Women face a variety of external struggles in the workplace–undermining comments from chauvinistic bosses, dress codes based on women’s modesty, sexual harassment, fighting for equal pay and maternity leave, the “mommy track,” underrepresentation in STEM fields–but bright women face an additional internal struggle that starts from a young age.
Psychologist Carol Dweck conducted a study of fifth graders and found that the higher a girl’s IQ, the more likely she was to lose confidence and give up on when presented with a new, difficult task. In contrast, bright boys saw the task as challenging and exciting.
The reason? Dr. Heidi Grant Halvorson says it’s all based in gendered feedback from parents and teachers.
Girls, who tend to be more self-controlled and better at following directions, are praised for good work with phrases that attribute that to a good personality (“you’re so smart” or “you’re such a good student”). On the other hand, boys tend to be more active and emphasize their control over their education (“if you pay attention and try hard, it’ll get easier”).
“The net result: When learning something new is truly difficult, girls take it as sign that they aren’t ‘good’ and ‘smart,’ and boys take it as a sign to pay attention and try harder,” Dr. Halvorson writes in Psychology Today, “And because bright girls are particularly likely to see their abilities as innate and unchangeable, they grow up to be women who are far too hard on themselves.”
Operant conditioning is powerful. Rewards and punishments undeniably shape and reinforce children’s behavior, so I buy Dr. Halvorson’s argument the difference in perceptions of ability between boys and girls comes from the type of language adults use to encourage them. That said, she’s missing a key reason why bright girls sometimes struggle with new challenges.
I’ve quit almost everything I’ve started. It’s not a bad thing–why would I continue to do an activity I don’t enjoy?–but when I look back at why I quit horseback riding, dance, tennis, swimming, and basketball I see “the trouble with bright girls.” I quit my sports because I wasn’t good at them, long before I had practiced enough to become good.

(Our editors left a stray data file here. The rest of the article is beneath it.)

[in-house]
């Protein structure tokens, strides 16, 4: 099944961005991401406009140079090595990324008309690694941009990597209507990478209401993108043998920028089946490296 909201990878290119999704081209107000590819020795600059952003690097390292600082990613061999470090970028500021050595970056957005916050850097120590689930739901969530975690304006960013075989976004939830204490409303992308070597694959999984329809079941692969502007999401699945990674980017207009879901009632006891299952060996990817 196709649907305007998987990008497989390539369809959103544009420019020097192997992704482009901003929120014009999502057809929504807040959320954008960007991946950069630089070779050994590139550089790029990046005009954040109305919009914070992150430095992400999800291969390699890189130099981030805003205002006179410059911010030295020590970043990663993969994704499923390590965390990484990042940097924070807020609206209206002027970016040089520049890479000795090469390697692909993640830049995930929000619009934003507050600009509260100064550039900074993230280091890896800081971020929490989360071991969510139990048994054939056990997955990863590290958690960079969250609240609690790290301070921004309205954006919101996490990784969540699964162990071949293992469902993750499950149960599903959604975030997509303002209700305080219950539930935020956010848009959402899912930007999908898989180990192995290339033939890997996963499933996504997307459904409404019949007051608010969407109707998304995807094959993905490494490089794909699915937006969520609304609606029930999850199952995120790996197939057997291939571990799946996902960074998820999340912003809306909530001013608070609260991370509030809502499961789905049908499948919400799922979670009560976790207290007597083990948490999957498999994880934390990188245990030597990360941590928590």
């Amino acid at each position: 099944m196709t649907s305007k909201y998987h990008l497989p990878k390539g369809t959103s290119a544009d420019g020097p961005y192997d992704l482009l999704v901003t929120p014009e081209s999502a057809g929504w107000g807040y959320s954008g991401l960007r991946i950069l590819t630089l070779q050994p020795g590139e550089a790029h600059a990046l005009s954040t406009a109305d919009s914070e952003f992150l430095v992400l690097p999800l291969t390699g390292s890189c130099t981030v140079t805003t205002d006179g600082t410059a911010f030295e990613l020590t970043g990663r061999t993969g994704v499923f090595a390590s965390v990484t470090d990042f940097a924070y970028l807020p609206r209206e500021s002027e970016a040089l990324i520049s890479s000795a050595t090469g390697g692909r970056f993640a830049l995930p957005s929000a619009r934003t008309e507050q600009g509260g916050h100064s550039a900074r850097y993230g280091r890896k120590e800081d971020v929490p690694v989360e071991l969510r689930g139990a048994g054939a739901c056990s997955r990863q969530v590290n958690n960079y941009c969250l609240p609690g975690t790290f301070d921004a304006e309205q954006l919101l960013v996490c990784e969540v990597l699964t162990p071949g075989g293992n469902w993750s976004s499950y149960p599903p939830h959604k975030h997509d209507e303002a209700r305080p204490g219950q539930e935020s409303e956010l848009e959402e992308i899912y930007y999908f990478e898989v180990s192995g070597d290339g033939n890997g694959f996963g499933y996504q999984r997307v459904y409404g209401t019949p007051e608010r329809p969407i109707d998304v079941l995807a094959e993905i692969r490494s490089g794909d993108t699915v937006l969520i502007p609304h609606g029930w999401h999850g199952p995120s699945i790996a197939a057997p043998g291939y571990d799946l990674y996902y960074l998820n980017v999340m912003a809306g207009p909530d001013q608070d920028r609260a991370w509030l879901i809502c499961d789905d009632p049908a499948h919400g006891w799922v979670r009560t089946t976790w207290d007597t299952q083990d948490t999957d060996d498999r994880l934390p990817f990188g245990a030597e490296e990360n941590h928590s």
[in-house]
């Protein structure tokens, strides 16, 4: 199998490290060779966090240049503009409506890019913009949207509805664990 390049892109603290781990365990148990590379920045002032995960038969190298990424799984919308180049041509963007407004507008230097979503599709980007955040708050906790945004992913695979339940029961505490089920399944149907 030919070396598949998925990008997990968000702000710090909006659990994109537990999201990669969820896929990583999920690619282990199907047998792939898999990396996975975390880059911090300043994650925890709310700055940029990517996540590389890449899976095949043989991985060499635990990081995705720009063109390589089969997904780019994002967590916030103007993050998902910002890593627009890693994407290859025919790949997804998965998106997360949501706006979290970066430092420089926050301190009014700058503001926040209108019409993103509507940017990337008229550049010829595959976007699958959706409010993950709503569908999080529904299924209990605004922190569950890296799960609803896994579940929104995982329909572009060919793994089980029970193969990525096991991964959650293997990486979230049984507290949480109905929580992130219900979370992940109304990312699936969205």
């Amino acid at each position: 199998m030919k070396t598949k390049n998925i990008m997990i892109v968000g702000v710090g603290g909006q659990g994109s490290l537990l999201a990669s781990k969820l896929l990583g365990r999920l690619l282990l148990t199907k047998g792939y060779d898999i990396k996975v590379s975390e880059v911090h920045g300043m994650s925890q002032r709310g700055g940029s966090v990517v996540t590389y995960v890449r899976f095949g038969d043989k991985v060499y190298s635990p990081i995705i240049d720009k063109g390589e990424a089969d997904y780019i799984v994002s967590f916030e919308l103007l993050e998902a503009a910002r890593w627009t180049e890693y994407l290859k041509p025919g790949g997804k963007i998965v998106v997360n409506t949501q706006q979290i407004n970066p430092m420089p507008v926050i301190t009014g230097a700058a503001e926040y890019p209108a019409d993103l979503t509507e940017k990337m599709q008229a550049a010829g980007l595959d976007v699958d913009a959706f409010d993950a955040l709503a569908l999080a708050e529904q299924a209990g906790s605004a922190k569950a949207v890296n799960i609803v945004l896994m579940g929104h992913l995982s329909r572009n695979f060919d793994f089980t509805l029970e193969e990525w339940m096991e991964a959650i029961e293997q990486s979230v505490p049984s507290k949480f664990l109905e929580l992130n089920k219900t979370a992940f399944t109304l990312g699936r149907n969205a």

I saw myself improving. I knew my abilities were changeable. I knew I’d get better if I continued. But I was used to things coming easily, and I gave up when they didn’t. It was less about self-worth as it was self-expectations.
In school, I was known for being smart and capable. I was used to being the best. In sports, I wasn’t. If I wasn’t the worst on the team, I was definitely near there. My parents praised me for my progress, and my dad in particular offered to shoot hoops or practice my serve with me so I could get better. But I gave up anyway.
I’m a passionate person. When I decide I want to do something, I involve myself wholeheartedly. But that fire only lasts so long.
School provided the extrinsic motivation that could keep me going when my intrinsic motivation faltered. I’ll work for good grades and recognition even if I don’t feel personally attached to what I’m learning.
Hobbies and creative projects are different. Like my sports, I’ve also quit handfuls of other activities outside of school: guitar, sewing, making bracelets, every attempt at journaling or blogging before this one. I fall in love with things fast, and then become disenchanted just as quickly when something new comes along. If I don’t love something, I can’t physically make myself do it, leaving me with vestiges of half-finished projects cluttering my house as evidence. It’s an awful routine, but perhaps it’s the plague of the bright girl.
Gendered language and associating girls’ actions with their self-worth is problematic. But sometimes the “trouble with bright girls” is their passion and natural talent, which isn’t trouble at all.
This is a response to a Psychology Today article called “The Trouble With Bright Girls.”